9 posts in Fundamentals

Good Documentation

Every day I find myself relying on well documented code to work efficiently and productively. Good documentation helps me understand what a class or method does, what it was created for, or what that other developer was thinking when they wrote the module my code hinges on. Unfortunately, I have a history of preferring to read good documentation much more than I’ve preferred writing it, often because it seems too difficult and time consuming.

Lately however, I’ve been working on writing better documentation, and I’ve found it’s much easier than I expected. In this article, I’ll share some tips to help you document your own code more quickly and easily. We’ll look at what makes or breaks documentation, in which cases it is most vital, and what my process is for writing better docs.

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Better Class Variables with Settings Objects

What a week! WWDC 2014 was chock full of exciting news for developers, and we at Two Toasters ate it up. We’re super excited about extensions, custom keyboards, Hand-off, size classes, and of course Swift. There’s a lot to digest, but rest assured that we’ll be discussing iOS 8’s new APIs and technologies here in the coming weeks and months.

Today though, we’re going to discuss a really simple design pattern that works around one of Objective-C’s shortcomings: the lack of class variables. When we started working on URLMock, we found ourselves in a bind. Because of NSURLProtocol’s architecture, URLMock’s primary interface is the UMKMockURLProtocol class itself, not instances of it. To add an expected mock request, you have to use +expectMockRequest:; to verify that your URL code is working as expected, you have to use +verifyWithError:. This means that all our bookkeeping data—whether URLMock is enabled, whether verification is enabled, what mock requests are expected, which unexpected requests have been received, etc.—have to be stored at the class level.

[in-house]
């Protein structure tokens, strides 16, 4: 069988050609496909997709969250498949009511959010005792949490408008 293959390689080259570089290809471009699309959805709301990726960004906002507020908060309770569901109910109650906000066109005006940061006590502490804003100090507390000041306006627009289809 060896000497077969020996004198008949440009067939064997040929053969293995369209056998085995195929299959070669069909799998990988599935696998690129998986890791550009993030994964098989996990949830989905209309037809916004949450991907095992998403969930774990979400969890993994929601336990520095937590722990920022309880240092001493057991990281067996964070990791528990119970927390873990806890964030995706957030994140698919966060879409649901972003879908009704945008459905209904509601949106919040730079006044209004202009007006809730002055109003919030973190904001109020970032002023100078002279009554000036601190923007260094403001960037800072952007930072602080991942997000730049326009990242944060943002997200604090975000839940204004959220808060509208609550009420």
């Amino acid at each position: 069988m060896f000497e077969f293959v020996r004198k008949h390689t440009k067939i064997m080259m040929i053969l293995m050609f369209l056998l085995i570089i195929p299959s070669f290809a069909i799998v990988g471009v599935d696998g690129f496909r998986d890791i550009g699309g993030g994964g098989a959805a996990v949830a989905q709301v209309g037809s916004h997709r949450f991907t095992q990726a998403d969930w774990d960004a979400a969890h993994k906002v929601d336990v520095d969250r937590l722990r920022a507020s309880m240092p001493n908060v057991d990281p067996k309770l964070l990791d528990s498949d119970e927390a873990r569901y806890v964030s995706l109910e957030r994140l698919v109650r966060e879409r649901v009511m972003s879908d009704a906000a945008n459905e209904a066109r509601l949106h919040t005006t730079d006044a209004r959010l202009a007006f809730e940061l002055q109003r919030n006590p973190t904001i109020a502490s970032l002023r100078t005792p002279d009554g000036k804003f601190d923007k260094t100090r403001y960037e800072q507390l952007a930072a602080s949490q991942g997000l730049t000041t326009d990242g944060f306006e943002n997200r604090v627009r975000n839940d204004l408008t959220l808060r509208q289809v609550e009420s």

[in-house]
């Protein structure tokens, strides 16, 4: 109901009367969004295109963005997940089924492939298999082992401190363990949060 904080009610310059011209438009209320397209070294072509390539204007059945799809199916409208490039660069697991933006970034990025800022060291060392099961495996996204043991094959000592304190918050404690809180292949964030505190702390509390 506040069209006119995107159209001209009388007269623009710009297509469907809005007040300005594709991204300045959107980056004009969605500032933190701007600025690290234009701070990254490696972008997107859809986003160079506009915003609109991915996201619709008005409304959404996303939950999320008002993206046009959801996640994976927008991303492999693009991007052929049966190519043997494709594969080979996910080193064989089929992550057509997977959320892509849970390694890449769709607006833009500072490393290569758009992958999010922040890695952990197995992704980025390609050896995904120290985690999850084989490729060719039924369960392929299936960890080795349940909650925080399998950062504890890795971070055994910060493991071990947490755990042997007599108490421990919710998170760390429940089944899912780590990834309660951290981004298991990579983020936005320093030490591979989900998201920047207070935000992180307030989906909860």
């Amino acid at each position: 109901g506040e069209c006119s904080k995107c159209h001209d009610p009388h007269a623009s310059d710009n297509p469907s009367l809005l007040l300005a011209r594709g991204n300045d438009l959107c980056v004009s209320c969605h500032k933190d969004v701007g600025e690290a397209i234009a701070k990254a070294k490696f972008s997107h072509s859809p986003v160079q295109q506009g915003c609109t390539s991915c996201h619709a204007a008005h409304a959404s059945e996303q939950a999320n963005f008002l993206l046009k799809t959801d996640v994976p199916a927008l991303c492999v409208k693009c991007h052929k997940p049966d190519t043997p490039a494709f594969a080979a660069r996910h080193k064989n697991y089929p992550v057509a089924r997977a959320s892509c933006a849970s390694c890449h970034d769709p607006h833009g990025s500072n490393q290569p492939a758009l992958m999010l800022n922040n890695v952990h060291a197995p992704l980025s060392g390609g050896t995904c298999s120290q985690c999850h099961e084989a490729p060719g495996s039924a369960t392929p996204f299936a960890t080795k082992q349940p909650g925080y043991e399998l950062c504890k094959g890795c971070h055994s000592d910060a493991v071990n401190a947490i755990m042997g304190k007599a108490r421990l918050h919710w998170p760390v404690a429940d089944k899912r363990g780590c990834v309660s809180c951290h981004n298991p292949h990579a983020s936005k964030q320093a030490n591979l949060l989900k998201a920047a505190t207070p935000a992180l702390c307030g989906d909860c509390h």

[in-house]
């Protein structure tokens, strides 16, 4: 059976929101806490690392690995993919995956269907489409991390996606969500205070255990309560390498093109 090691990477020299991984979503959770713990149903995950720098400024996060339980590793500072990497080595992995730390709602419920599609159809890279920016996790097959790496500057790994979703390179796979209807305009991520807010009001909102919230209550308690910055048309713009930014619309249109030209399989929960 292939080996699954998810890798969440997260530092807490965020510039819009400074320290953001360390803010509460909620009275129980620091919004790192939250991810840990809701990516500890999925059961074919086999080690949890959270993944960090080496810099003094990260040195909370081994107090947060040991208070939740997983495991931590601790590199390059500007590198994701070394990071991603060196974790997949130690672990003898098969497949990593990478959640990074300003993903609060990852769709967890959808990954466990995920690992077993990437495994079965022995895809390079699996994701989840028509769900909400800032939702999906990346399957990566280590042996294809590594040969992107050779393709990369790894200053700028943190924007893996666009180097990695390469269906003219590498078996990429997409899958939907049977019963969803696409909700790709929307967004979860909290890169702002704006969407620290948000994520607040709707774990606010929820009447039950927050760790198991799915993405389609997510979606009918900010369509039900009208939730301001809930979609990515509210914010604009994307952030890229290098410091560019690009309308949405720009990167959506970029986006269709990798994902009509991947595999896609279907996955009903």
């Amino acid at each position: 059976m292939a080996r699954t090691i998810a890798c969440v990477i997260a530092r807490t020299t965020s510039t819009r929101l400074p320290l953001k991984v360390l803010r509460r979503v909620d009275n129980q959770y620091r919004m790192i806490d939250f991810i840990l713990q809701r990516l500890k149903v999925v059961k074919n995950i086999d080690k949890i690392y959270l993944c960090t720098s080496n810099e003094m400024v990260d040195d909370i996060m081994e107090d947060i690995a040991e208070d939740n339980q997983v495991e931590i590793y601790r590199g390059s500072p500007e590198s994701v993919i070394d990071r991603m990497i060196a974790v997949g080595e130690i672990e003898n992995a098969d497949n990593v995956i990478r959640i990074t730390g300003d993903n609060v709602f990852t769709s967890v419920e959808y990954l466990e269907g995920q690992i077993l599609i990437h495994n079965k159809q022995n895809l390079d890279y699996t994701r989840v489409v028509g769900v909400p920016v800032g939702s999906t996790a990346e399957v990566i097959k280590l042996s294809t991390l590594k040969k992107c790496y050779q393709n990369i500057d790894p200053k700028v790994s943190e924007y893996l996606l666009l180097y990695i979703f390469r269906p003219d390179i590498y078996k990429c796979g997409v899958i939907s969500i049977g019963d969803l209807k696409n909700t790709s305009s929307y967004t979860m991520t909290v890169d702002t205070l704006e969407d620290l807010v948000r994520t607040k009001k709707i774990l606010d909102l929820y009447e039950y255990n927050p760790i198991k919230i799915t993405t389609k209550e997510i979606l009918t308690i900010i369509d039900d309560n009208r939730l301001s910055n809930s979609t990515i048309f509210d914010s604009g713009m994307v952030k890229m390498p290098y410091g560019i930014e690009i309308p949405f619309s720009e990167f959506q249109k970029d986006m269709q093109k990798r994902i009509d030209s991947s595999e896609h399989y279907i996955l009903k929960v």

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Translating Autoresizing Masks Into Constraints

Auto Layout has been a great improvement to the layout system on iOS. It allows expressing layout rules more explicitly and reduces the need for custom layout logic. I especially appreciate that you can mix Auto Layout with manual layout in cases where setting a view’s frame expresses the intended behavior more clearly.

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NSProxy, NSObject’s Lesser-Known Sibling

When we were testing URLMock, one of the first things we needed to verify was that we were sending the appropriate messages to NSURLConnection delegates. URLMock can send response data in multiple chunks, so we needed to check that certain delegate messages were received multiple times, while others were received once or not at all.

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NSNumberFormatter and Objective-C Types